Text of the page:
This was a festival that was also strong on translations between languages as well as centuries. Exiled poets Yiang Ling (China) and Adnan al-Sayegh (Iraq), and leading German poet Durs Grnbein ("my favourite living poet in the world – Don Paterson) all gave engaging readings in their own language alongside their translators. The bond between poet and translator is invariably a firm one, and was explored further on Sunday morning in yet another of the festival's excellent breakfast discussions.
This time, Kevin MacNeil appeared alongside Paterson and two poets whom he had been commissioned by the festival to translate into Gaelic – Lidija Simkute and Tom Petsinis, who although both now living in Australia were born in Lithuania and Macedonia respectively. Asked that old chestnut about whether the translated poem belongs to the original writer or the translator, MacNeil came up with the neat sidestep that while he wouldn't take praise for the translation he would take responsibility.
Paterson isn't, he pointed out, a translator but someone who occasionally writes versions of other poets' work – invariably writers who have no equivalent in English, which might be the reason he's attracted to them in the first place – "that and the hope that you can somehow get the other writer's strength from them … If I don't feel some sort of spiritual kinship I wouldn't go near them." Sometimes when working on these versions of other poets' work, and hence attuned to their mindset, he finds himself writing poems in their tone which he doesn't quite know how to classify as he can't claim them as his own poems, but they are not the original poet's either.
Edwin Morgan was, of course, one of the great Scottish poet-translators, and as his biographer, James McGonigal, pointed out in a wonderfully engaging interview with Robyn Marsack, he was reading Mayakovsky at the age of ten, when he proudly told his diary that he had learnt his first word of Russian. Though Morgan's modesty always impressed casual friends, McGonigal said, Morgan knew he was going to be a famous poet almost from the time he was 15. That insistent individuality, he guesses, was the reason he never wrote poetry about the Second World War. Other people were doing that; he himself would make his own path.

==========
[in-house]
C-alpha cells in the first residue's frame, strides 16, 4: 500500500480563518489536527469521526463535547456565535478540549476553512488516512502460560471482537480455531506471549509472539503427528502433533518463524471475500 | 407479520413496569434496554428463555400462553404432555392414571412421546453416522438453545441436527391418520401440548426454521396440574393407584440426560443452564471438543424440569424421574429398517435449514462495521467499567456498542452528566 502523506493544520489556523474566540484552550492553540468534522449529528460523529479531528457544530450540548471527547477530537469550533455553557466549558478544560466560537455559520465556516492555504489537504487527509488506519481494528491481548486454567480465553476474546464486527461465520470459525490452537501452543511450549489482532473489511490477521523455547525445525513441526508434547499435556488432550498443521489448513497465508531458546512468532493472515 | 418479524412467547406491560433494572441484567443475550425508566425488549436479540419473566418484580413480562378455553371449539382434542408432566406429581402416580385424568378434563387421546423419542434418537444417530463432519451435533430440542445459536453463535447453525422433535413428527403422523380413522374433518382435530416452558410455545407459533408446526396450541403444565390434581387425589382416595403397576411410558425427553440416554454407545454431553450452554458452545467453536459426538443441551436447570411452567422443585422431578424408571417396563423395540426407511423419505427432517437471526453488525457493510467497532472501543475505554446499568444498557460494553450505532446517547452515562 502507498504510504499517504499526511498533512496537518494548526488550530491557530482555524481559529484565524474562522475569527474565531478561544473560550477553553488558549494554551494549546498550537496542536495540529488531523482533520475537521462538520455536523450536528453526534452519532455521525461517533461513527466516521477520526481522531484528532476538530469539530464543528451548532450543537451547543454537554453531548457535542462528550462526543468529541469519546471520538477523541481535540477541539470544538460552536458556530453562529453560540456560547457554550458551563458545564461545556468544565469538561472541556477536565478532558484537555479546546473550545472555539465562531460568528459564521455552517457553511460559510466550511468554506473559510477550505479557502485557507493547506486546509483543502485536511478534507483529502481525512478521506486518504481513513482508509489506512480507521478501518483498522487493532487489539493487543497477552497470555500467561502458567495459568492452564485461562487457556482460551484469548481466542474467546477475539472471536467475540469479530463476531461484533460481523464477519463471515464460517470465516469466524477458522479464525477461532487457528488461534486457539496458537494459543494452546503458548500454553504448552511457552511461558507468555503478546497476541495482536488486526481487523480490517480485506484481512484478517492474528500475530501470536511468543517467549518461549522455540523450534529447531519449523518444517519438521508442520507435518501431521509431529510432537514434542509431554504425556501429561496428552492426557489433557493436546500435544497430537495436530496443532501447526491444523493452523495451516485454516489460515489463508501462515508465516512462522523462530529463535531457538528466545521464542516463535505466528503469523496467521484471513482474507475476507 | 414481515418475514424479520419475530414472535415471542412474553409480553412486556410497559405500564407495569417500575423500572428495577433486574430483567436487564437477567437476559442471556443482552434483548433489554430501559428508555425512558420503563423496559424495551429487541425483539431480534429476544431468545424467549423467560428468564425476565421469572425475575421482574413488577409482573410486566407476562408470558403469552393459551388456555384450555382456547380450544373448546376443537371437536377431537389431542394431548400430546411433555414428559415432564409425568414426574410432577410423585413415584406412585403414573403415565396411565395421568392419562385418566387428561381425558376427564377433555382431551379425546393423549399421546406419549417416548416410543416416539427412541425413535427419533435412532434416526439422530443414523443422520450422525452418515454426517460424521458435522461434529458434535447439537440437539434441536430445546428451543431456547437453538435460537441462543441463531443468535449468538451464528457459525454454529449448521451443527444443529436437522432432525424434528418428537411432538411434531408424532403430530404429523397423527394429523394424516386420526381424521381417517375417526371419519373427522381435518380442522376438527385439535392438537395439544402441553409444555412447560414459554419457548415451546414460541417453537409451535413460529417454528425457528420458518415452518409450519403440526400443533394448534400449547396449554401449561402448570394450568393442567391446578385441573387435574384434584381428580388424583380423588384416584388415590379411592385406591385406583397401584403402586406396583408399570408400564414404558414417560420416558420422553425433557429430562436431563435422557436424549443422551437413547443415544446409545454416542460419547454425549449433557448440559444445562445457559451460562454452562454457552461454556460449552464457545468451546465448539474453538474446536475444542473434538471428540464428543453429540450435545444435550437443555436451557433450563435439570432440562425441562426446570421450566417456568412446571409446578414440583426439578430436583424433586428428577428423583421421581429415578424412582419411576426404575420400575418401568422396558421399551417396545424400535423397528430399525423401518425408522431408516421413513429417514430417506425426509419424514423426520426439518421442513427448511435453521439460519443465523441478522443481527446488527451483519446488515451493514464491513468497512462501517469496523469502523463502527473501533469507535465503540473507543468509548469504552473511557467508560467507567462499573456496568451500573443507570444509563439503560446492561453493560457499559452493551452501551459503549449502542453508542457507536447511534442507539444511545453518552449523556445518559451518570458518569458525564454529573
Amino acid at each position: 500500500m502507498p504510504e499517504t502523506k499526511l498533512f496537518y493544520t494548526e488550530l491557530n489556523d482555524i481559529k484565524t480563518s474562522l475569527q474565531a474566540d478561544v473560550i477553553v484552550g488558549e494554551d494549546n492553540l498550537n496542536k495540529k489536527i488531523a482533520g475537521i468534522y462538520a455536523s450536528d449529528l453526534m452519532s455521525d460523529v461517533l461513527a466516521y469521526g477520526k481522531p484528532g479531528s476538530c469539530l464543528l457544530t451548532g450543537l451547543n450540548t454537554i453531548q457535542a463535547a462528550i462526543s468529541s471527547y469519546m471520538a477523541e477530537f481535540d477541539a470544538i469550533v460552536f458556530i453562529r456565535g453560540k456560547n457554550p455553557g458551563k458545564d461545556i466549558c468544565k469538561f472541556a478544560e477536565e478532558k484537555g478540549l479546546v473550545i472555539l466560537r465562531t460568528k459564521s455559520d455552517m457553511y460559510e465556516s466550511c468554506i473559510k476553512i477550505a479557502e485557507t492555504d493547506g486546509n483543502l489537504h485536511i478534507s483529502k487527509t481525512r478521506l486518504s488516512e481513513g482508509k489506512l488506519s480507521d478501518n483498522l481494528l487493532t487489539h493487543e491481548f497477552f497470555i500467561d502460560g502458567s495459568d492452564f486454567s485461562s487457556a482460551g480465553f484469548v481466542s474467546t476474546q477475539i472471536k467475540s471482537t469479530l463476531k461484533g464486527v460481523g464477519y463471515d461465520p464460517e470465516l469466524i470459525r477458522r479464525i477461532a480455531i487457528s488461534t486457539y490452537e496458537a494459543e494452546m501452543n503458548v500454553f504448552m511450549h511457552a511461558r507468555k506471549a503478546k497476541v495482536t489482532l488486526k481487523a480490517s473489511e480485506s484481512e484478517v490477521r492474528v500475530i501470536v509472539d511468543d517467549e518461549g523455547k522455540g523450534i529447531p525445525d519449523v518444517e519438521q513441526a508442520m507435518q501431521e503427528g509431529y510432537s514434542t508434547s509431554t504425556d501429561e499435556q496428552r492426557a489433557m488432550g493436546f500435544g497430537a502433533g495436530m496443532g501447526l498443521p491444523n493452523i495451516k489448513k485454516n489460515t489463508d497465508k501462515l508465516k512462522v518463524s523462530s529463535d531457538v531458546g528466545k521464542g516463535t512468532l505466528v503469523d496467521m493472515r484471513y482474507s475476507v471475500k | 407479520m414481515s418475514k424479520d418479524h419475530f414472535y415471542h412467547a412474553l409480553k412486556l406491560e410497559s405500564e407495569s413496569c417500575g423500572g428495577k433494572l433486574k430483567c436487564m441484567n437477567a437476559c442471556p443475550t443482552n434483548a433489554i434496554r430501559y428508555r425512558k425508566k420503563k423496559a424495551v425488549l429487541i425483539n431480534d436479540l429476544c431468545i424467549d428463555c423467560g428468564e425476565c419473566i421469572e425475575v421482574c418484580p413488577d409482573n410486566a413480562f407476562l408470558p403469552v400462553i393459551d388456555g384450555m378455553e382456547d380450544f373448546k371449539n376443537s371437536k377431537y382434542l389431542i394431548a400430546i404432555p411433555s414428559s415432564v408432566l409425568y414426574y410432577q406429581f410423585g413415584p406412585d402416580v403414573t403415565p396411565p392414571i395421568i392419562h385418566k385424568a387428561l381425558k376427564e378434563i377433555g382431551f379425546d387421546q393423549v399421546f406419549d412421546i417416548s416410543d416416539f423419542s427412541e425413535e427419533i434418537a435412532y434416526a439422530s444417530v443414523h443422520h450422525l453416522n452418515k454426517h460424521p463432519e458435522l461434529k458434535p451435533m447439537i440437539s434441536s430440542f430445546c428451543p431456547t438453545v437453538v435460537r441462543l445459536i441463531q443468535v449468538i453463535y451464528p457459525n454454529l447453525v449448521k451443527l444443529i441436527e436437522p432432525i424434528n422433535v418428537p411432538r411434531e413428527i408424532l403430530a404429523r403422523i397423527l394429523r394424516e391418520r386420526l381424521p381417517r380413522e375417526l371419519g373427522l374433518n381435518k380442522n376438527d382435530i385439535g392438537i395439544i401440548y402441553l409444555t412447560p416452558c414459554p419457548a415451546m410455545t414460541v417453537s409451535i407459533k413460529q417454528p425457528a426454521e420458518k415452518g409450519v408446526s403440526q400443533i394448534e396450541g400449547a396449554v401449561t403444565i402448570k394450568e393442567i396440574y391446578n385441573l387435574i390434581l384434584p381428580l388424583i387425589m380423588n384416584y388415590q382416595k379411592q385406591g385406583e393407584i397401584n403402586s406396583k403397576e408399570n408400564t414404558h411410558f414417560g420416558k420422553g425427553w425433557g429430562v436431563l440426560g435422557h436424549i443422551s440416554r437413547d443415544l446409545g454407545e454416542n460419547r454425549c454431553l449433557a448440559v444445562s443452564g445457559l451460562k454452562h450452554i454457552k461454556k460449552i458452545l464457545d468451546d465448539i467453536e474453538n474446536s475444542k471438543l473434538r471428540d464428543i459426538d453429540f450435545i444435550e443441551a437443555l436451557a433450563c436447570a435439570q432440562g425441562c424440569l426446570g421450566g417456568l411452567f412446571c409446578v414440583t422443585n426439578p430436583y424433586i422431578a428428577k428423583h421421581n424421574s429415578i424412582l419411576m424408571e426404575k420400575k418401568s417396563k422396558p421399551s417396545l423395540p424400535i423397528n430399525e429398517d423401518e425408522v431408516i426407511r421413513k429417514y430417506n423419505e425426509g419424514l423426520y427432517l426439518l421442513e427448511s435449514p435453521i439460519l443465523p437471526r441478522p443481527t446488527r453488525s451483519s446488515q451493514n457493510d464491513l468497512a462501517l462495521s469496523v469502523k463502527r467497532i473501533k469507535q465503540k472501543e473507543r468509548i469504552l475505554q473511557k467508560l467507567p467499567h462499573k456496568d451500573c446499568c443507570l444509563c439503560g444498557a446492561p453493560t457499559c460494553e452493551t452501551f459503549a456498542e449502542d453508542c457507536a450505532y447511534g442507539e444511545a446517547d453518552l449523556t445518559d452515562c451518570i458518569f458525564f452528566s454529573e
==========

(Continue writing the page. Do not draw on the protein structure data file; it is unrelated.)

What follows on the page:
Such single-mindedness – bear in mind Morgan was in his forties before his poetry was published – is perhaps a necessary part of the poet's psychological make-up. Certainly it's there in the detailed focus Philip Gross brings to his subject. In the case of the best poems in his TS Eliot Prize-winning collection The Water Table, where the powerfully churning waters of the Severn Estuary are used as closely-detailed metaphor, that obsessiveness clearly delivers.
Inevitably, there were some disappointments. American poet and critic Marilyn Hacker gave a oddly flat reading, flamboyant New York poetry slam-founder Bob Holman tried unnecessarily hard to make a case for poetry (at a poetry festival you don't really need to do this) and perhaps it is best to draw a veil over Selima Hill's event apart from wondering what a poet who clearly hates reading from her work was doing there.
Against that, you could argue that every poetry festival has to be allowed sub-prime levels of risk. In StAnza's case, audiences are demonstrably growing. So is its range. Those 60-plus events took readers into practically every form of poetry, from the Gruffalo to Ciaran Carson, from the Poetry Slam to the SCO playing newly commissioned work to celebrate Sorley MacLean's centenary. When the programme was announced, some critics noted that, compared to last year's (when Seamus Heaney was the star guest) it lacked a true poetry megastar. That's true, but when a festival has bedded down as firmly as this, when the smaller venues are crowded and sparking with creativity, it doesn't matter so much.
One final thing about Simonides. He was, Robert Crawford noted, the first poet to demand monetary payment. The first, in other words, to make us think precisely how much we should value the arts in general and poetry in particular. In this year's StAnza, the old Greek would surely have felt reassured.